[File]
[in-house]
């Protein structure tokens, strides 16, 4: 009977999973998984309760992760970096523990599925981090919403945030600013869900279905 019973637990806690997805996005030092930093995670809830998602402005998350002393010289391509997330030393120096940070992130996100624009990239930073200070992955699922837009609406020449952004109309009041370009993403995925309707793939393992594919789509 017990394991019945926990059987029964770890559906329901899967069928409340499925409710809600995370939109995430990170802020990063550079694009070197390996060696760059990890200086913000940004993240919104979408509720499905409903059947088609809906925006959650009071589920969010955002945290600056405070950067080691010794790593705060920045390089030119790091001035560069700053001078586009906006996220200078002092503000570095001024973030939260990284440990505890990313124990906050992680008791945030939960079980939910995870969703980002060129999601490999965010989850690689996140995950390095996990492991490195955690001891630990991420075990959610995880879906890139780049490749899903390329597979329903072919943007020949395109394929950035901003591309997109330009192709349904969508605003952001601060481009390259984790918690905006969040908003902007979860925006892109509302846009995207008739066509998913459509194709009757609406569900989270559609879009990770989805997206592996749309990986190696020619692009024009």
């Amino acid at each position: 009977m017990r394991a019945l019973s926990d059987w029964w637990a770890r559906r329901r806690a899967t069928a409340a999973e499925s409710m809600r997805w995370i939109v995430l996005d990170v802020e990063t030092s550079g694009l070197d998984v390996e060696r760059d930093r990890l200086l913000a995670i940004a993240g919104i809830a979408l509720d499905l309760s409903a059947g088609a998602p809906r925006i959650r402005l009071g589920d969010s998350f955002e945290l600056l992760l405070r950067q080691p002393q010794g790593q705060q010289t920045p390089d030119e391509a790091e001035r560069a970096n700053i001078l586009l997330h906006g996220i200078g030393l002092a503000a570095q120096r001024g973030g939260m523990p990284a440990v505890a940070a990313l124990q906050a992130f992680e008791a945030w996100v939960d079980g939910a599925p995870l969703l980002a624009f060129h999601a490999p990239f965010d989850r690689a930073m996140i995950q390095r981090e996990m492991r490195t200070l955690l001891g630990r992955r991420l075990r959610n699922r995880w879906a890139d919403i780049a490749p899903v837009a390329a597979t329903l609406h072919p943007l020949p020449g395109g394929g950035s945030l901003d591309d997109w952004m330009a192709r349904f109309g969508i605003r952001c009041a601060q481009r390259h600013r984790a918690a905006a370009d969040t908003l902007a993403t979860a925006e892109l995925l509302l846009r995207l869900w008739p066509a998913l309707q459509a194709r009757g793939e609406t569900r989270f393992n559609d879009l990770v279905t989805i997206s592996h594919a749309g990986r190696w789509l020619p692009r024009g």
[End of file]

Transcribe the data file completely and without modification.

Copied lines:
[in-house]
């Protein structure tokens, strides 16, 4: 009977999973998984309760992760970096523990599925981090919403945030600013869900279905 019973637990806690997805996005030092930093995670809830998602402005998350002393010289391509997330030393120096940070992130996100624009990239930073200070992955699922837009609406020449952004109309009041370009993403995925309707793939393992594919789509 017990394991019945926990059987029964770890559906329901899967069928409340499925409710809600995370939109995430990170802020990063550079694009070197390996060696760059990890200086913000940004993240919104979408509720499905409903059947088609809906925006959650009071589920969010955002945290600056405070950067080691010794790593705060920045390089030119790091001035560069700053001078586009906006996220200078002092503000570095001024973030939260990284440990505890990313124990906050992680008791945030939960079980939910995870969703980002060129999601490999965010989850690689996140995950390095996990492991490195955690001891630990991420075990959610995880879906890139780049490749899903390329597979329903072919943007020949395109394929950035901003591309997109330009192709349904969508605003952001601060481009390259984790918690905006969040908003902007979860925006892109509302846009995207008739066509998913459509194709009757609406569900989270559609879009990770989805997206592996749309990986190696020619692009024009």
């Amino acid at each position: 009977m017990r394991a019945l019973s926990d059987w029964w637990a770890r559906r329901r806690a899967t069928a409340a999973e499925s409710m809600r997805w995370i939109v995430l996005d990170v802020e990063t030092s550079g694009l070197d998984v390996e060696r760059d930093r990890l200086l913000a995670i940004a993240g919104i809830a979408l509720d499905l309760s409903a059947g088609a998602p809906r925006i959650r402005l009071g589920d969010s998350f955002e945290l600056l992760l405070r950067q080691p002393q010794g790593q705060q010289t920045p390089d030119e391509a790091e001035r560069a970096n700053i001078l586009l997330h906006g996220i200078g030393l002092a503000a570095q120096r001024g973030g939260m523990p990284a440990v505890a940070a990313l124990q906050a992130f992680e008791a945030w996100v939960d079980g939910a599925p995870l969703l980002a624009f060129h999601a490999p990239f965010d989850r690689a930073m996140i995950q390095r981090e996990m492991r490195t200070l955690l001891g630990r992955r991420l075990r959610n699922r995880w879906a890139d919403i780049a490749p899903v837009a390329a597979t329903l609406h072919p943007l020949p020449g395109g394929g950035s945030l901003d591309d997109w952004m330009a192709r349904f109309g969508i605003r952001c009041a601060q481009r390259h600013r984790a918690a905006a370009d969040t908003l902007a993403t979860a925006e892109l995925l509302l846009r995207l869900w008739p066509a998913l309707q459509a194709r009757g793939e609406t569900r989270f393992n559609d879009l990770v279905t989805i997206s592996h594919a749309g990986r190696w789509l020619p692009r024009g």